A favourite slogan painted on the cabs of the lorries was ‘Trust in God’. Never was such an invocation more appropriate. The propensity of Nigerians to kill each other on the roads might well have added another dimension to the Malthusian view of population curbed by wars, pestilence and moral restraint to hold down the gap in the situation where it grows at a greater rate than the resources needed to sustain it. Not for this large minority of indisciplined drivers the prohibition of the empty petrol drums which were supposed to deter them from taking their vehicles on to the road being tarred for the first time. That the surface was not yet firm meant little to them. The tarred surface would save the wear and tear on the lorries and facilitate their passage. They would plough through the drums to reach the smooth surface leaving tyre marks on the freshly scraped and tarred strip of road until an Inspector of Works hit upon the idea of filling the odd drum with concrete to ensure compliance.

A year or so before my arrival in Calabar, a young assistant manager with G.B.Ollivant, a husband and father, blew himself up as well as killing a valued customer. He had had a complaint that his gunpowder was damp and he took a handful 50 feet away from the magazine and put a match to it to demonstrate to his complaining customer it was indeed dry. Gunpowder grains are so fine that they leave an inperceptible trail via the fingers which cannot contain them completely. In this sad instance they ignited a fine line right to the magazine. Accidents involving gunpowder on the west coast of Africa have been frequently reported right back to 1652 when a Mr. Bowles of the Guinea Company was blown apart in an explosion of a powder chest on which he was sitting smoking a pipe of tobacco in the mistaken belief he was sitting on a chest containing gold. Nigerians wanted gunpowder down the years not only for hunting for the pot or for money it could bring in, but also to celebrate any happy event, to ward off any evil spirits which they believed pervaded their life space or to win the favour of the gods for the deceased on the occasion of a funeral. It was a flexible product with a number of applications to suit the particular needs of the user.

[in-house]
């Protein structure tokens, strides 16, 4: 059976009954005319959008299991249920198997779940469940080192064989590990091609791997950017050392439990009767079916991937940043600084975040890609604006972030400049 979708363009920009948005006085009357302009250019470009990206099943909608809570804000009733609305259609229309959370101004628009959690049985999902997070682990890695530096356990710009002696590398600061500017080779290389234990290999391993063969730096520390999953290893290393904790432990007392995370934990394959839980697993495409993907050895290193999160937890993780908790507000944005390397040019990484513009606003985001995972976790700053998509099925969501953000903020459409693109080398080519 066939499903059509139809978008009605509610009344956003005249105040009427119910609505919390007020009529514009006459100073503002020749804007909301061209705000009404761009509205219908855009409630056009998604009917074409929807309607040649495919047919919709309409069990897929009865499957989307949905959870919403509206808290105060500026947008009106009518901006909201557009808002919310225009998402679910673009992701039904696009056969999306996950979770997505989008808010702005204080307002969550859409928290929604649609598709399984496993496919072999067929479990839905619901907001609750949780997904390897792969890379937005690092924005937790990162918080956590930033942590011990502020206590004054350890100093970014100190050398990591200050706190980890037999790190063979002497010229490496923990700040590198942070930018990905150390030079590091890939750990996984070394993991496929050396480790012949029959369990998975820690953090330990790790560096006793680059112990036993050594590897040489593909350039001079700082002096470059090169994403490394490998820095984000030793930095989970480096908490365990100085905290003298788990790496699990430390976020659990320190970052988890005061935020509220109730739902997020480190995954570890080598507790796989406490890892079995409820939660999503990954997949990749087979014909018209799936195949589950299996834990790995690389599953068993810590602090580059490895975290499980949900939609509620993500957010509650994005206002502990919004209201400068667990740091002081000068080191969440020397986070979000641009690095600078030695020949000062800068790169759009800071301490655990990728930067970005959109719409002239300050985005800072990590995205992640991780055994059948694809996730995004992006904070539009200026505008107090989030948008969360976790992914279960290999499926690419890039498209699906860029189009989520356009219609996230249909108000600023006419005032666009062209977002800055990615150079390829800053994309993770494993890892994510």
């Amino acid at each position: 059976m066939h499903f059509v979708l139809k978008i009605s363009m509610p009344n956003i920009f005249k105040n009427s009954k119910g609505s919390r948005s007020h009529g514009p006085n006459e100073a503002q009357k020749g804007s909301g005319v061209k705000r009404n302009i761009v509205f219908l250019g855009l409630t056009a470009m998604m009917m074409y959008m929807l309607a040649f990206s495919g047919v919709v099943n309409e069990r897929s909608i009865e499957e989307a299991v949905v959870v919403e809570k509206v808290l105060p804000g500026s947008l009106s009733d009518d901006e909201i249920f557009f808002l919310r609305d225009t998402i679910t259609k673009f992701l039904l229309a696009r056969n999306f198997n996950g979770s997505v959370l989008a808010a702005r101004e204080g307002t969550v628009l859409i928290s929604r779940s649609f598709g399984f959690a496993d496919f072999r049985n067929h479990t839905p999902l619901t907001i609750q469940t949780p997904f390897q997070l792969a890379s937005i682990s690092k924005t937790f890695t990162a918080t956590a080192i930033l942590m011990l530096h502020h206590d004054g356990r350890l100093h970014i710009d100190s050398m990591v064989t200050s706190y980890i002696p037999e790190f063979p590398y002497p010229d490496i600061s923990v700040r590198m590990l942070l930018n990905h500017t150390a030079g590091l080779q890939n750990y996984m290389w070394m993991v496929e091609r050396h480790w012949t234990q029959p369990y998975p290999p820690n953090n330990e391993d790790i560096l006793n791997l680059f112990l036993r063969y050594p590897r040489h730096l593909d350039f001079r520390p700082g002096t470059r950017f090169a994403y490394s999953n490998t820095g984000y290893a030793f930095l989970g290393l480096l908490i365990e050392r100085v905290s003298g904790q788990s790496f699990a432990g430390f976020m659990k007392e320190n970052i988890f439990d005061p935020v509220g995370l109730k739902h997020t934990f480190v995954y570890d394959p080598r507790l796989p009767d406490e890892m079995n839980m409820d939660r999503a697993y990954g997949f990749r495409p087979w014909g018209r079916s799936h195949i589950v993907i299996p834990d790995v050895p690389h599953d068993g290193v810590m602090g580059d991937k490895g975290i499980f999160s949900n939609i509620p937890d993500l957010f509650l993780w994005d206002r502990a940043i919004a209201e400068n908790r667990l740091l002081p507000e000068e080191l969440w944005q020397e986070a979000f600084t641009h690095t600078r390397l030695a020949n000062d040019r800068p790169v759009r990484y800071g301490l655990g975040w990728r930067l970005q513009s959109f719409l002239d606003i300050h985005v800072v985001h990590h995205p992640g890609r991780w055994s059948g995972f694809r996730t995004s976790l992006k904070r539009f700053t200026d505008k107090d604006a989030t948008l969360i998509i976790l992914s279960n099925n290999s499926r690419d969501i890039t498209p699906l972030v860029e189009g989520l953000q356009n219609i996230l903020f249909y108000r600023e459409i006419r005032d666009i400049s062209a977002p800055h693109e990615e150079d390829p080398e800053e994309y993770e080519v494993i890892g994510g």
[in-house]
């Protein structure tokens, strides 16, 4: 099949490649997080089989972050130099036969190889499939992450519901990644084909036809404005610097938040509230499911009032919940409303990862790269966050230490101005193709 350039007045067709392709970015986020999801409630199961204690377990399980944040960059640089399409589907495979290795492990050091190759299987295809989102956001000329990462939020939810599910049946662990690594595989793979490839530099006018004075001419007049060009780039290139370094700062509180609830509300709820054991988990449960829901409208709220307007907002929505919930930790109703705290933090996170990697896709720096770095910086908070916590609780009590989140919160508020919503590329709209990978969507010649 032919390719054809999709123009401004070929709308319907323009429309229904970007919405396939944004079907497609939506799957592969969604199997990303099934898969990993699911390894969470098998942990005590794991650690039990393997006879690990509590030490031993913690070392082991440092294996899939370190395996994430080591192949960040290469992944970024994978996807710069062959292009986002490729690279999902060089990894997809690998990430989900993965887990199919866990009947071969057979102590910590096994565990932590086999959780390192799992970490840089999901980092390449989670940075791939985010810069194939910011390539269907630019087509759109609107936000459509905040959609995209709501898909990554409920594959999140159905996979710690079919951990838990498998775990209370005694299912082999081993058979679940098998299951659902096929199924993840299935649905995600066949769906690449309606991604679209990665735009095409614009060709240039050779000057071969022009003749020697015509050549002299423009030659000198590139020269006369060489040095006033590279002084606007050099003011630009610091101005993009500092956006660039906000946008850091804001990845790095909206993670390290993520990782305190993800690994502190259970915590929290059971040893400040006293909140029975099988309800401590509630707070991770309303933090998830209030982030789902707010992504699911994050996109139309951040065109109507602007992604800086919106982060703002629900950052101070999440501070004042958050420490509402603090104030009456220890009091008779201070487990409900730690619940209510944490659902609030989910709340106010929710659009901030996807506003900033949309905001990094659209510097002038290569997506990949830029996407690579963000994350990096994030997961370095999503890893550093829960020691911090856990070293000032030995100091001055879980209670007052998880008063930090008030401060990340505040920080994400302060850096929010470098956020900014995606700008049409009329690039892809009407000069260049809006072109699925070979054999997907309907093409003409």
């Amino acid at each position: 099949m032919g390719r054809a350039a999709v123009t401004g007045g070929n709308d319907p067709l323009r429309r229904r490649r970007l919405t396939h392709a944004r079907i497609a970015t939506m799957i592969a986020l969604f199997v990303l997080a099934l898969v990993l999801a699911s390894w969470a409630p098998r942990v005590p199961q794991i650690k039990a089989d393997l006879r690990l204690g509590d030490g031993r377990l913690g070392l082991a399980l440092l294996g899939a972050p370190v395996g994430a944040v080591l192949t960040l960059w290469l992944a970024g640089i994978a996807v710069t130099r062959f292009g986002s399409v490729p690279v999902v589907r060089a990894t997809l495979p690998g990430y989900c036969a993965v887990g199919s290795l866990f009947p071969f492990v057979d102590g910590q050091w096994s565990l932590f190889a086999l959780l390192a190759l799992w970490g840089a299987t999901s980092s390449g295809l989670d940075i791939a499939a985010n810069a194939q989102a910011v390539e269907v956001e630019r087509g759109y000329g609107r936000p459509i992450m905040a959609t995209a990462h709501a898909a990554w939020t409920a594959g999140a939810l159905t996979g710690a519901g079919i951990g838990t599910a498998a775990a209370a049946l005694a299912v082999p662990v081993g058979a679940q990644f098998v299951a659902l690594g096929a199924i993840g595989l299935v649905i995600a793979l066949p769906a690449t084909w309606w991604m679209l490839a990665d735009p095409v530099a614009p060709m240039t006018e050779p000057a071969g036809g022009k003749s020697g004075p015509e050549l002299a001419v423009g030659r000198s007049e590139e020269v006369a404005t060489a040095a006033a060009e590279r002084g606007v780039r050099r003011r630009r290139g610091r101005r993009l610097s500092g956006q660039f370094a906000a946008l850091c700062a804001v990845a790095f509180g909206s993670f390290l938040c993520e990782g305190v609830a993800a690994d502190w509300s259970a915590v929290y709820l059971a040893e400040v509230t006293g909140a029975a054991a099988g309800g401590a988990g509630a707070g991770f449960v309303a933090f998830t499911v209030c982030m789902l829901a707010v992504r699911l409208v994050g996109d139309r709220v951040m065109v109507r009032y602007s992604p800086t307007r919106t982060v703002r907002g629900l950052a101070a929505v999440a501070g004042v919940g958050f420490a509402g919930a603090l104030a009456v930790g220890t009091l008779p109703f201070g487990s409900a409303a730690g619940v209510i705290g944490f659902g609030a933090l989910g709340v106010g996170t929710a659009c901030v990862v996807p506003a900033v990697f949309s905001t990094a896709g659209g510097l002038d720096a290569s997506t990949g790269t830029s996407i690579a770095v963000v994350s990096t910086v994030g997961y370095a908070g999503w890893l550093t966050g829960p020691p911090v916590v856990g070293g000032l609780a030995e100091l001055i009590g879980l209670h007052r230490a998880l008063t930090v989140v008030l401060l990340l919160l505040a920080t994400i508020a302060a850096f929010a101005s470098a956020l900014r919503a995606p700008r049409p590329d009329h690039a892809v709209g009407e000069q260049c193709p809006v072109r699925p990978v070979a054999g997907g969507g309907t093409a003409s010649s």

Danger can also lurk at home. A departmental colleague, George Pole, had, a year and a half before my arrival in Calabar, the disconcerting experience of having a servant go berserk and kill his (the servant’s) mother-in-law with a machete. When George went to the aid of the wife and others who were also being attacked, the madman hit out at him with his machete and severed his thumb. It was only the intervention of a neighbour with a rifle who shot the man before he could kill anyone else that saved him and the man’s wife and children from almost certain death.